India, on its part, would look to add at least another 100 runs to stretch the lead to around 150. Looking at how the pitch behaved, it’s difficult to see it letting out snakes in the third inning but batting in the fourth inning will surely be a challenge that India would want to keep at bare minimum. Intriguing!

It was a busy day for me personally and frankly speaking, day 2 of the Nagpur Test didn’t have much different happening from day 1, with SA once again winning the honors in all three sessions.

The proceedings belonged, no doubt, to Amla who’s studious double hundred took his team on the other side of 550, almost bringing curtains down on India’s chances of winning. Indian bowlers kept toiling away and looked more like waiting for Smith’s declaration to stretch their legs. It was the same story as day one, except that Kallis couldn’t get going and once again missed a double hundred on offer. Amla (253) feasted on a tired Indian attack to carry his bat through.

The most interesting aspect of today’s events was the way DeVilliers started playing from the word go. He was coming down the track to spinners almost every other ball. The intent didn’t seem attacking, rather it looked like a ploy to scuff up the pitch that would aid Harris when he comes to bowl. The ball was already turning and if DeVilliers did his job, Indians could be in for a torrid time when the South African left-armer comes to bowl. That’s a mouth-watering battle on offer on day 3.

My laptop’s battery is already shouting, which means I can’t go any further today. See you tomorrow!

Was the wicket a shirt-front, did the South Africans bat well or was it that the Indians bowled badly? Whatever be the reason, nothing can be taken away from the Kallis-Amla combine and none but Zaheer Khan can hold his head high among the Indian bowlers.

Winning the toss and batting was no doubt vital but that’s not where the game ends; in fact, that’s where it begins. If a team doesn’t get what it wanted, that’s more reason to double up the effort since the opposition is already at advantage, courtesy the toss and injuries to Laxman and Rohit Sharma, which brought Badrinath into the eleven along with Wridhiman Saha who made a lucky debut.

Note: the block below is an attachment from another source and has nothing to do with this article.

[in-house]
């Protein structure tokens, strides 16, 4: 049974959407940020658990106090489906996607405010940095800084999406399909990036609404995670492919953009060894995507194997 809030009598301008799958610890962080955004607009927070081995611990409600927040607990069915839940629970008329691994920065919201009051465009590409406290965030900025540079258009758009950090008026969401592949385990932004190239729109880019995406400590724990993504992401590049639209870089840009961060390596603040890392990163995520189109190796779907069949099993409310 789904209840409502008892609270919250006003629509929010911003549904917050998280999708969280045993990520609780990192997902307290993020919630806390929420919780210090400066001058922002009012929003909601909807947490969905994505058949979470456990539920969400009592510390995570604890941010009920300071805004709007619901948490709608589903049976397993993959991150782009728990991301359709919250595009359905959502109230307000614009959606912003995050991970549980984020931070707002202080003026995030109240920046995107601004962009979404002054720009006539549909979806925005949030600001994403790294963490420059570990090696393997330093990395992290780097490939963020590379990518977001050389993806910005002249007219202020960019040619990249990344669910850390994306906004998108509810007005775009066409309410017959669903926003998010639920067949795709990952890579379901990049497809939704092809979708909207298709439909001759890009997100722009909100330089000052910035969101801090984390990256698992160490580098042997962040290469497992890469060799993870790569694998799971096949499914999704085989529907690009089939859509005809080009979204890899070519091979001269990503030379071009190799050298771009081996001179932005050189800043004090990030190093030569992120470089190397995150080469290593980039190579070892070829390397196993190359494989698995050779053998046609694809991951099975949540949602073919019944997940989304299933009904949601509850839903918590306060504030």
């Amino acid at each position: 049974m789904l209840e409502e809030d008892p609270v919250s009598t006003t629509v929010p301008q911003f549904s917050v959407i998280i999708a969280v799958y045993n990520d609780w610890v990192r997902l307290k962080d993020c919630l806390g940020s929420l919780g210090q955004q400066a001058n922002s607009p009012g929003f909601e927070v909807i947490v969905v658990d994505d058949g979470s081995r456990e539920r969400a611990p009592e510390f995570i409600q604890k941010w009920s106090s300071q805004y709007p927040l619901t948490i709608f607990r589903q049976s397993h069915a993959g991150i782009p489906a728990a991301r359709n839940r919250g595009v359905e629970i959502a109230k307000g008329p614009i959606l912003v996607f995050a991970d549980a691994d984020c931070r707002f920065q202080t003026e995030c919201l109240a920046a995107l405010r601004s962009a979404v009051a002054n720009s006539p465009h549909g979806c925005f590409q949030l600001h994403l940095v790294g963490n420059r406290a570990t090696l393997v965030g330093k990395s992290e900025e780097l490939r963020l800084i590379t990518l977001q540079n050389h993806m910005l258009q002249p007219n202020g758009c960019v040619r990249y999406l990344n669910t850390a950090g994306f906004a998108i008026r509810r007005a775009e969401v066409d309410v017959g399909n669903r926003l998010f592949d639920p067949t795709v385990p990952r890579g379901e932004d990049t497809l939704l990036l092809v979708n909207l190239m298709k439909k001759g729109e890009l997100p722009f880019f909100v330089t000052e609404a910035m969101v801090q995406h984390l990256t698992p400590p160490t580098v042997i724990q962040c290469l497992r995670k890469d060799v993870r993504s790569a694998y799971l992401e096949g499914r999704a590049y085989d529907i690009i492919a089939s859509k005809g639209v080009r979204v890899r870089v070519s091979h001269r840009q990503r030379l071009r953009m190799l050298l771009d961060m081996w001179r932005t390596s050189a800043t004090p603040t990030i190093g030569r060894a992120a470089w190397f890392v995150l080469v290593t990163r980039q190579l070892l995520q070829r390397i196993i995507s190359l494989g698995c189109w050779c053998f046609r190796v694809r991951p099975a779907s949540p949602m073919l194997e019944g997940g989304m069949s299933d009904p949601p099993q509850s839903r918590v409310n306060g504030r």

Things didn’t begin badly for India, rather it was all hunky-dory with South Africa reeling at 6/2. Prince was at the receiving end of a snorter from Zaheer that took the shoulder of his bat and ballooned up in the air for Dhoni. The Zaheer-Smith rivalry continued from where it left in South Africa but it was the Indian left-armer who once again got the better of South African skipper.

Kallis and Amla bat well together but nobody had a clue that the wellness would stitch together a 285-run unbroken partnership and guide the African safari to safer territory. They made Dhoni’s moves look ordinary but the credit, or the lack of it, for that goes to the Indian spinners who hardly troubled historically spin-scary Proteas. On the contrary, Kallis and Amla looked more at ease against spin than pace.

Harbhajan has now been struggling for long and it was nothing different today at Nagpur. The tide may turn in his favor tomorrow but that doesn’t mean his lifeless performance on day 1 should be overlooked. He and Zaheer share the responsibility of taking most of the 20 wickets in a Test. If even one of them doesn’t fire, efforts of the other are wasted. That’s what we saw today. Ideally, early wickets from seamers should help spinners settle in and tighten the grip but Harbhajan and Mishra couldn’t do that. To make the matters worse, Harbhajan was the costliest of Indian bowlers giving away 3.85 runs per over.

Let us admit that Indians looked flat or were flattened by an imposing partnership between Kallis (159 not out) and Amla (115 not out) that took their team to 291/2 at stumps. Things already look ominous for India and if the pacers fail to make use of the newish ball tomorrow morning, there is no hope in sight with uninspiring spinners.